Dillman isn’t shy about promoting his books to booksellers, either. Call up and ask if you can do a signing, he advises other self-publishers. Of course some stores will say “No,” but there’s always the chance of a sellout, like the one Dillman experienced on a visit to a Chicago Barnes & Noble.
He’d called, saying he’d be in the city, and would like to do a signing. The staff put up a poster about his new book, announced his appearance in the store newsletter—and he walked in to find a crowd awaiting him. Hours later, Barnes & Noble had sold out its inventory, and he’d sold the extras he had in his car. Of course, it helped that Dillman didn’t rely on the bookstore to do all the publicity; he maintains a high profile on the Web and within the martial arts community.
What else is important? Get a domain name that makes sense and helps you promote yourself and your company’s books. Says Dillman: “All the Dillmans out there and I got dillman.com registered!”
Dillman also has high praise for IBPA promotional programs, including the monthly mailings and the joint ad in Publishers Weekly. “It all helps,” he says.
Destined to Follow a Path
This entrepreneur can be described as someone who has seized almost every possible opportunity to pursue his passion, progressing from being a teenage competitor in boxing and martial arts to instructing, speaking, and writing. “It was a path I feel I was chosen to take,” he says. “Every time I tried to get off that path, something brought me back.”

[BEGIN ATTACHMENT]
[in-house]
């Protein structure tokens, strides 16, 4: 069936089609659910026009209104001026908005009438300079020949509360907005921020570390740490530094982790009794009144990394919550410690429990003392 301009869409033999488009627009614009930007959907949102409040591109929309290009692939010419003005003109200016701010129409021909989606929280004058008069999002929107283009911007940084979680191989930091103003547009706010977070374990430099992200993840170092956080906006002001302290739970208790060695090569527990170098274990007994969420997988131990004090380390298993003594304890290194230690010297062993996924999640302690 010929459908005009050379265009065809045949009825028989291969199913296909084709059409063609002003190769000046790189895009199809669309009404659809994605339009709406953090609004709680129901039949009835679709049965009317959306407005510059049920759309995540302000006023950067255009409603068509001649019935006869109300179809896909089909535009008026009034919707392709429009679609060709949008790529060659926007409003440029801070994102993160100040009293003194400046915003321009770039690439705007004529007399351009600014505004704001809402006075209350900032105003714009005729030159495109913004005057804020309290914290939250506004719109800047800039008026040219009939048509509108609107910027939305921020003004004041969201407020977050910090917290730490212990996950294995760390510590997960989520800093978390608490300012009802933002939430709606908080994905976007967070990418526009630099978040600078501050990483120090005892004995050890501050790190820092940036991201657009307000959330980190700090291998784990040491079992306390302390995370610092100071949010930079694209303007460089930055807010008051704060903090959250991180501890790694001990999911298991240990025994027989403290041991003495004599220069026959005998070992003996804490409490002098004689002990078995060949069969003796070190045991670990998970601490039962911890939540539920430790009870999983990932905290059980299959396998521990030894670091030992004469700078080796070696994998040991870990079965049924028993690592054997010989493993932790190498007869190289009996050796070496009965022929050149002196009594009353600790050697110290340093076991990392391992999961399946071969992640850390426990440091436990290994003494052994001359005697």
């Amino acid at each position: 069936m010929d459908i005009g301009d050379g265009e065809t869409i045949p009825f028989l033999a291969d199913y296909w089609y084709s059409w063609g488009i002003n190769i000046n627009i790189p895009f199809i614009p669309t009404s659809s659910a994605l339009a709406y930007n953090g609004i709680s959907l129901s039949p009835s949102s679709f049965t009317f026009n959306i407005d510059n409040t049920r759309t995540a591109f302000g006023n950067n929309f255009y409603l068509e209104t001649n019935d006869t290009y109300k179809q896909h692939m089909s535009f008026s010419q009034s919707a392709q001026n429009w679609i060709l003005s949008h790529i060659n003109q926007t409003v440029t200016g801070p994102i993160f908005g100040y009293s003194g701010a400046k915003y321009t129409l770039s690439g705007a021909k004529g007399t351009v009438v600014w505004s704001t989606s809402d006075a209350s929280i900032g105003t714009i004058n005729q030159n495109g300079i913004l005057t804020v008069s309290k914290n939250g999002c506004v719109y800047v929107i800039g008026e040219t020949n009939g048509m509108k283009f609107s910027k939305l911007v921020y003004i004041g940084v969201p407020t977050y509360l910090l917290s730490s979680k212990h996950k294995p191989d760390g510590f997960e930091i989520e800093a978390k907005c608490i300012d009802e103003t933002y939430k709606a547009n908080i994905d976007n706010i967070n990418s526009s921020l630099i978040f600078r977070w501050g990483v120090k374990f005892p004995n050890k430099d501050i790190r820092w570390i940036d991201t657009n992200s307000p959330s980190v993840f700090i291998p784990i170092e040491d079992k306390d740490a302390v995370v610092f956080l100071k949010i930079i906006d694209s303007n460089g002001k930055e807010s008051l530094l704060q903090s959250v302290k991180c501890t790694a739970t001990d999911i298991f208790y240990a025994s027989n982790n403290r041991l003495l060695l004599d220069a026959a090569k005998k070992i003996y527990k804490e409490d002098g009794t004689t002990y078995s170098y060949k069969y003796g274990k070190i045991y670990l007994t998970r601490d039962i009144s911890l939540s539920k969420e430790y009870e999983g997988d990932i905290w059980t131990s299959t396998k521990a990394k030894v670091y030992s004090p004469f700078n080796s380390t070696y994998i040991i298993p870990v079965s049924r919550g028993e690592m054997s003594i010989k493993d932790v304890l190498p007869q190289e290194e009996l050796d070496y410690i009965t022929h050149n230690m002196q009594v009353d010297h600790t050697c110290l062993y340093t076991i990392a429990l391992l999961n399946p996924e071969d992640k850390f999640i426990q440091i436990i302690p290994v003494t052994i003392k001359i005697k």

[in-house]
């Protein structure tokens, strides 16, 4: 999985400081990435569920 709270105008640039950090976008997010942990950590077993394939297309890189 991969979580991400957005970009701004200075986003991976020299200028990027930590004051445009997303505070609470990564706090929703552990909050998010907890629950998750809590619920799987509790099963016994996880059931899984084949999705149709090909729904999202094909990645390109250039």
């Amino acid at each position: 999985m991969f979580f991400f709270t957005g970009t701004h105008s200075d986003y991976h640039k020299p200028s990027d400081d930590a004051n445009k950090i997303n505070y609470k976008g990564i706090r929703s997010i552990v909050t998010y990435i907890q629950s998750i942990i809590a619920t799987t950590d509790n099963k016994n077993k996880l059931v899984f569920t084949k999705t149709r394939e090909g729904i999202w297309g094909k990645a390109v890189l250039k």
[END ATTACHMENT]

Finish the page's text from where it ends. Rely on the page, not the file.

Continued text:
After high school, Dillman served in the U.S. Army, and then, after 12 years, left to open a karate school, working full-time on martial arts for the first time. “Between 1969 and 1972, I won 372 trophies, more than any other black belt, and was listed in magazines as a national champion,” he notes. That, he points out, led to other black belts wanting to study with him, and to other karate schools teaching his methods. Today, 190 schools do.
Dillman Karate International titles are distributed by National Book Network. Dillman also sells his Humane Pressure Point Self Defense book and DVD through an online site that specializes in publications oriented to police officers, firefighters, security personnel, and businesspeople, Things You Never Knew Existed . . . and Other Items You Can’t Possibly Live Without.
His other customers include martial arts retailers in 190 locations around the world that buy directly from Dillman. All in all, he sells seven times as many DVDs as books. “People like visual,” he explains.
At age 69, Dillman has no plans to retire. In fact, he’s not only promoting his new book, he’s thinking about two more. But he is giving some thought to how the pressure points information can be kept available when he’s no longer publishing, and he’d like to find a publisher interested in his material.
Overall, he sounds satisfied. “Everyone at one time or another says they want to write a book,” he observes, adding, “You get a lot of satisfaction when you do get a book written, printed, and on the shelves for sale.”
Linda Carlson, who has no experience in karate, writes for the Independent from Seattle.